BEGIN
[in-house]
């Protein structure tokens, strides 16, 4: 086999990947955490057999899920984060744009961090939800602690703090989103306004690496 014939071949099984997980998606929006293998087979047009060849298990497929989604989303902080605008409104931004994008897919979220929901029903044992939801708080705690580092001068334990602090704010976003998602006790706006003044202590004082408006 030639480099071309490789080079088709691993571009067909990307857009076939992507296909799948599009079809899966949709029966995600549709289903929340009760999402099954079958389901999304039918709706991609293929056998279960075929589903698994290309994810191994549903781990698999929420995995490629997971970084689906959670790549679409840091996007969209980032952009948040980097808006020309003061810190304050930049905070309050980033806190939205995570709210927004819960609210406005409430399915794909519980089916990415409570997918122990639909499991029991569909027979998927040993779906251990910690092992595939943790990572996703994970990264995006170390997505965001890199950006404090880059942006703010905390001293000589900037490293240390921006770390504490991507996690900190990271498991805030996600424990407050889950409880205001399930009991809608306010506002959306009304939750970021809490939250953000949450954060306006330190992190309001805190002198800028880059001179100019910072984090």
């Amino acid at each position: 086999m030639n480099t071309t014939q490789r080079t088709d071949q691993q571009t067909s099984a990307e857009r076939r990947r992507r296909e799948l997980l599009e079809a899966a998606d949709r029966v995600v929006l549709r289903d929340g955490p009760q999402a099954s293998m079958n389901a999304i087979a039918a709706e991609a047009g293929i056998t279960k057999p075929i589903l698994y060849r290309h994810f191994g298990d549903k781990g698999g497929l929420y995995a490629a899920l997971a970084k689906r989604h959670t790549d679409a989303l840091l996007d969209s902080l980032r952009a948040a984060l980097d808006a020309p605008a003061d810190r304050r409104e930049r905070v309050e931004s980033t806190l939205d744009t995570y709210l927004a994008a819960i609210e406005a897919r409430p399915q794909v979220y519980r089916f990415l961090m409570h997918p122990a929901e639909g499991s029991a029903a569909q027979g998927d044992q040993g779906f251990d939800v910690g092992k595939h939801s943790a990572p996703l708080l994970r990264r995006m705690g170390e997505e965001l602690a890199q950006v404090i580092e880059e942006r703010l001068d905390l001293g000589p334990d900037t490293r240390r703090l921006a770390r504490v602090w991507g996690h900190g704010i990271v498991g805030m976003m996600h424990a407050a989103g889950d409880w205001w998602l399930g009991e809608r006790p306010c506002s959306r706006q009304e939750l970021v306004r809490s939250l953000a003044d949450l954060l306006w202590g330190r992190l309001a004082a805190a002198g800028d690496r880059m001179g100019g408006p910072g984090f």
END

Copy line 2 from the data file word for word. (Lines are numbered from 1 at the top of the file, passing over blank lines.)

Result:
């Protein structure tokens, strides 16, 4: 086999990947955490057999899920984060744009961090939800602690703090989103306004690496 014939071949099984997980998606929006293998087979047009060849298990497929989604989303902080605008409104931004994008897919979220929901029903044992939801708080705690580092001068334990602090704010976003998602006790706006003044202590004082408006 030639480099071309490789080079088709691993571009067909990307857009076939992507296909799948599009079809899966949709029966995600549709289903929340009760999402099954079958389901999304039918709706991609293929056998279960075929589903698994290309994810191994549903781990698999929420995995490629997971970084689906959670790549679409840091996007969209980032952009948040980097808006020309003061810190304050930049905070309050980033806190939205995570709210927004819960609210406005409430399915794909519980089916990415409570997918122990639909499991029991569909027979998927040993779906251990910690092992595939943790990572996703994970990264995006170390997505965001890199950006404090880059942006703010905390001293000589900037490293240390921006770390504490991507996690900190990271498991805030996600424990407050889950409880205001399930009991809608306010506002959306009304939750970021809490939250953000949450954060306006330190992190309001805190002198800028880059001179100019910072984090």